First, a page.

“The potential introduction of CWD poses a serious threat to Georgia’s economically and culturally valuable white-tailed deer resource,” explains the division’s Assistant Chief of Game Management John Bowers. “We encourage hunters to be knowledgeable of current regulations restricting importation of certain cervid carcass parts harvested from known CWD-infected states and prohibiting the importation of live cervids.”

CWD is a contagious neurological disease affecting deer, elk and moose. Infected animals develop a characteristic spongy degeneration of the brain, which results in extreme weight loss, abnormal behavior, loss of bodily functions and eventually, death. CWD belongs to a group of diseases known as transmissible spongiform encephalopathies (TSEs) – the same group of diseases affecting some domestic animals, including bovine spongiform encephalopathy (BSE) or “mad cow disease.” Currently, there is no evidence that CWD poses a risk for humans.

Though scientific investigations are ongoing, current research suggests that the agent responsible for the disease may be spread both directly (animal to animal contact) and indirectly (soil or other surface to animal).

Because the movement of live animals is evidenced as one of the greatest risk factors associated with the spread of CWD into new areas, resident hunters traveling abroad should note the following:

  • Importation of any live cervid is prohibited.

  • Importation of any whole cervid carcass or carcass parts from any state with a documented CWD case is prohibited except: boned-out meat; commercially processed meat; meat with no part of the spinal column or head attached; clean skull plates with antlers attached; clean antlers; finished taxidermy heads; and clean upper canines (buglers, whistlers, ivories)

The 15 states and two Canadian provinces where CWD has been detected include the most recently affected state of Michigan and also Colorado, Illinois, Kansas, Minnesota, Montana, Nebraska, New Mexico, New York, Oklahoma, South Dakota, Utah, West Virginia, Wisconsin, Wyoming and the Canadian provinces of Saskatchewan and Alberta.

Since 1998, the division has been testing suspect and hunter-harvested deer for evidence of CWD. To date, more than 3,000 deer have been tested with no confirmed positives. The states nearest to Georgia with a confirmed case of CWD are Illinois and West Virginia. Georgia hunters play an important role in the collective effort to minimize the introduction of CWD into Georgia’s high-quality deer herd. Hunters are encouraged to protect wildlife resources by reporting the illegal importation of any cervid species.

For more information, look to the division’s Web site at www.gohuntgeorgia.com; select “Hunting,” “Game Management” and “Chronic Wasting Disease.” The site offers helpful information for sportsmen and women, meat processors and taxidermists alike.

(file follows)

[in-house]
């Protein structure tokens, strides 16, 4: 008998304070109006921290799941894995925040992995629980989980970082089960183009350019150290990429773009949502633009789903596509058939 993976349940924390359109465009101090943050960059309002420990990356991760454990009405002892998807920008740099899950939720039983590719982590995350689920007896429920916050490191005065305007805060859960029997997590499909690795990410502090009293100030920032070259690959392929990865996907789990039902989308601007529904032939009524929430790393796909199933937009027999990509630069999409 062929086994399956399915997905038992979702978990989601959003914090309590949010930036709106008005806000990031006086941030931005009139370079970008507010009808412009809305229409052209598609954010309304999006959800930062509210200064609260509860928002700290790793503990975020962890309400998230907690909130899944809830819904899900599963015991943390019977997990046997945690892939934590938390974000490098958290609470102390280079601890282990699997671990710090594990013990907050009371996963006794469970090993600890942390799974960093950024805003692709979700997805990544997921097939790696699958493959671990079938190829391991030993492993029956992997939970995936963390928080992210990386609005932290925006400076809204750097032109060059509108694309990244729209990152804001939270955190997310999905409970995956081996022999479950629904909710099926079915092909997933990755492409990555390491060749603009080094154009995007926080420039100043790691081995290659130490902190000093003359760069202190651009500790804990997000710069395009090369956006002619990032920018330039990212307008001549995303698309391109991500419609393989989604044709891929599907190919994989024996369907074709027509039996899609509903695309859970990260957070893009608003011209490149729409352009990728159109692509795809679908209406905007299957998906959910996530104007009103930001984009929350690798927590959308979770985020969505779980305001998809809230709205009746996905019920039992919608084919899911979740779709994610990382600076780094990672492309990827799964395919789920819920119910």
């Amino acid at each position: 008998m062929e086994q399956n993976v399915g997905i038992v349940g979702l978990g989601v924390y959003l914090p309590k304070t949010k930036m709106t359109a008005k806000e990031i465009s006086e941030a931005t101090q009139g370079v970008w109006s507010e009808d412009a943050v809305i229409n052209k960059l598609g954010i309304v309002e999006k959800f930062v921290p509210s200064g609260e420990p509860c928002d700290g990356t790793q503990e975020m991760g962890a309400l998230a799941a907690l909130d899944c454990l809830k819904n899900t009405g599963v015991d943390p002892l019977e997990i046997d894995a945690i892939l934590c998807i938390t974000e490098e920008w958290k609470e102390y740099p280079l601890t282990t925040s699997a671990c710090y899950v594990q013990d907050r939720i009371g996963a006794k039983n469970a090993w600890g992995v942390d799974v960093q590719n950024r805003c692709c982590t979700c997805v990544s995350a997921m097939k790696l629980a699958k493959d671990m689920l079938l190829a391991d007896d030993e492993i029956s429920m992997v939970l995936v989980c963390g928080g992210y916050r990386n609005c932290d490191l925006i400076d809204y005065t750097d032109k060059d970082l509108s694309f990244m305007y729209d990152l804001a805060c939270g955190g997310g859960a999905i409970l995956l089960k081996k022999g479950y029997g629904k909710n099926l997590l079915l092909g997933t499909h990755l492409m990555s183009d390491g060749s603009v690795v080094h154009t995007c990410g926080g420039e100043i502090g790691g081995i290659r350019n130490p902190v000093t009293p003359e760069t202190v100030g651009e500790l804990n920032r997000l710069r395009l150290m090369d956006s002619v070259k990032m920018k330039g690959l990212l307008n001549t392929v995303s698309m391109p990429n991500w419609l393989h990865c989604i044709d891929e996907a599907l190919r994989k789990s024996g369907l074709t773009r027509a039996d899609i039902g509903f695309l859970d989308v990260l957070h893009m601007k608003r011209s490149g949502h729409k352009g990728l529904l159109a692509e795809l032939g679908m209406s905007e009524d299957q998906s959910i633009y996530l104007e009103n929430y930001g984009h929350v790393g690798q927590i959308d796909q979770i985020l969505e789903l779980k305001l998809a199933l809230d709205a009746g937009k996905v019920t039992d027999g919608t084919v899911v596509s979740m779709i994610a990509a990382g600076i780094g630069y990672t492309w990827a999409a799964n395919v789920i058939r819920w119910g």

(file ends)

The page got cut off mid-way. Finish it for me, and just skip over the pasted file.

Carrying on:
Any hunter who observes or harvests a deer in Georgia that exhibits CWD symptoms should immediately call the local regional WRD office, local conservation ranger or contact the TIP hotline at (800) 241-4113.

For more information about CWD in Georgia and abroad, or for general information regarding deer hunting in Georgia, visit www.gohuntgeorgia.com or call (770) 918-6416

Import Regulations Designed to Help Keep Georgia CWD-Free

Prohibiting chronic wasting disease (CWD) from entering Georgia is a continuous effort. This fatal disease attacks the nervous system of cervids (e.g. deer, elk and moose) and to date has been detected in 14 U.S. states and two Canadian provinces. With big game hunting seasons underway across much of the nation, the Georgia Department of Natural Resources (DNR), Wildlife Resources Division (WRD) advises resident hunters planning out-of-state hunting trips to become familiar with Georgia’s current regulations regarding cervid importation.

“The potential introduction of CWD poses a serious threat to Georgia’s valuable white-tailed deer resource,” explains assistant chief of Game Management John Bowers. “We encourage hunters to be knowledgeable of current regulations prohibiting the importation of live cervids and restricting importation of certain cervid carcass parts harvested from known CWD-infected states.”

CWD is a highly contagious neurological disease affecting deer, elk and moose. Infected animals develop a characteristic spongy degeneration of the brain, which results in extreme weight loss, abnormal behavior, loss of bodily functions and eventually, death. CWD belongs to a group of diseases known as transmissible spongiform encephalopathies (TSEs) – the same group of diseases affecting some domestic animals, including bovine spongiform encephalopathy (BSE) or “mad cow disease.” Currently, there is no evidence that CWD poses a risk for humans.

Though scientific investigations are ongoing, current research suggests that the agent responsible for the disease may be spread both directly (animal to animal contact) and indirectly (soil or other surface to animal).

Because the movement of live animals is evidenced as one of the greatest risk factors associated with the spread of CWD into new areas, resident hunters traveling abroad should note the following:

  • Importation of any live cervid is prohibited.